Kansas AG sues Biden administration over OSHA vaccine mandate for private employers

FILE - In this Sept. 14, 2021, file photo, a syringe is prepared with the Pfizer COVID-19...
FILE - In this Sept. 14, 2021, file photo, a syringe is prepared with the Pfizer COVID-19 vaccine at a clinic at the Reading Area Community College in Reading, Pa. Millions of U.S. workers now have a Jan. 4 deadline to get a COVID vaccine. The federal government on Thursday, Nov. 4, 2021 announced new vaccine requirements for workers at companies with more than 100 employees as well as workers at health care facilities that treat Medicare and Medicaid patients.. (AP Photo/Matt Rourke, File)(Matt Rourke | AP)
Published: Nov. 5, 2021 at 11:22 AM CDT
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TOPEKA (KWCH) – Kansas Attorney General Derek Schmidt filed a federal lawsuit Friday challenging the new federal vaccine mandate for private employers with more than 100 employees, which was promulgated today by the Occupational Safety and Health Administration.

The new mandate, issued as an “emergency temporary standard,” requires that employees either be vaccinated or receive frequent testing for COVID-19 and would apply to all private-sector employers with 100 or more employees, affecting thousands of Kansas workers and businesses.

Schmidt joined six other state attorneys general in filing a petition with the U.S. Court of Appeals for the 6th Circuit, following through on his previous warnings about the doubtful legality of using OSHA emergency powers to mandate employee vaccinations or testing.

Friday’s filing asks the court to review the legality of the new mandate, arguing that OSHA lacks the statutory and constitutional authority to issue it. The attorneys general also plan to file a motion asking the court to stay the mandate pending the outcome of the case.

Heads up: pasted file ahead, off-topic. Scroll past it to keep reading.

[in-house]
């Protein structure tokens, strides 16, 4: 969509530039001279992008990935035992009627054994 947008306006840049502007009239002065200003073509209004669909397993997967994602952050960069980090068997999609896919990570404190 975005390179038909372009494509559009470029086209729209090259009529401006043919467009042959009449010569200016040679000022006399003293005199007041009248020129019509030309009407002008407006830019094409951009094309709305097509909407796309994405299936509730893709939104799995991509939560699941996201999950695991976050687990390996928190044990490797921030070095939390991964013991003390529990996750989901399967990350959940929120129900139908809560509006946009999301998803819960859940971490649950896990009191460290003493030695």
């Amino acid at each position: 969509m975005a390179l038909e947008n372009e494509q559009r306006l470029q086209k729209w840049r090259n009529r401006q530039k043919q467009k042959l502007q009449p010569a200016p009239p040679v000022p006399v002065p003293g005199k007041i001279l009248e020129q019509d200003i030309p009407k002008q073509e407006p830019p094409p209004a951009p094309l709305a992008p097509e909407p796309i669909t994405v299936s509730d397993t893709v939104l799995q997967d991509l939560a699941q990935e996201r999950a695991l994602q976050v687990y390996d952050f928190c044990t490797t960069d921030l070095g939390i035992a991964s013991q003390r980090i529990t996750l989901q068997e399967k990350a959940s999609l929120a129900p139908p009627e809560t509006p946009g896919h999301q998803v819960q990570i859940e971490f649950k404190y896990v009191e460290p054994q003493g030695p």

“Nothing in federal law gives OSHA this kind of far-reaching authority,” Schmidt said. “Businesses that do not comply would be subject to steep fines. And to make matters worse, state and federal governments have just announced they will stop paying the cost of testing for businesses, shifting that cost onto businesses themselves. The net effect of this overreaching federal mandate is to discourage private businesses from employ unvaccinated workers by making it more costly, once again threatening the livelihood of many Kansas workers and businesses and promising more disruptions to supply chains nationwide.”

“As I have said many times, I encourage Kansans to be vaccinated, but that personal health care decision should be made by each individual and not mandated by the federal government,” Schmidt said. “At a time when Kansas employers and employees are desperately seeking a return to normalcy, this mandate would further disrupt and impede their efforts in private workplaces all across Kansas.”

This case is the second filed by Schmidt challenging the federal government’s recent attempts to mandate vaccination. Last week, Schmidt joined six other attorneys general in filing a lawsuit asking a federal court to declare illegal a different federal vaccination mandate – one applying to businesses and universities that participate in federal contracts – and to block its implementation. That suit is pending in the U.S. District Court for the Southern District of Georgia, Augusta Division.

A copy of the lawsuit filed today is available at

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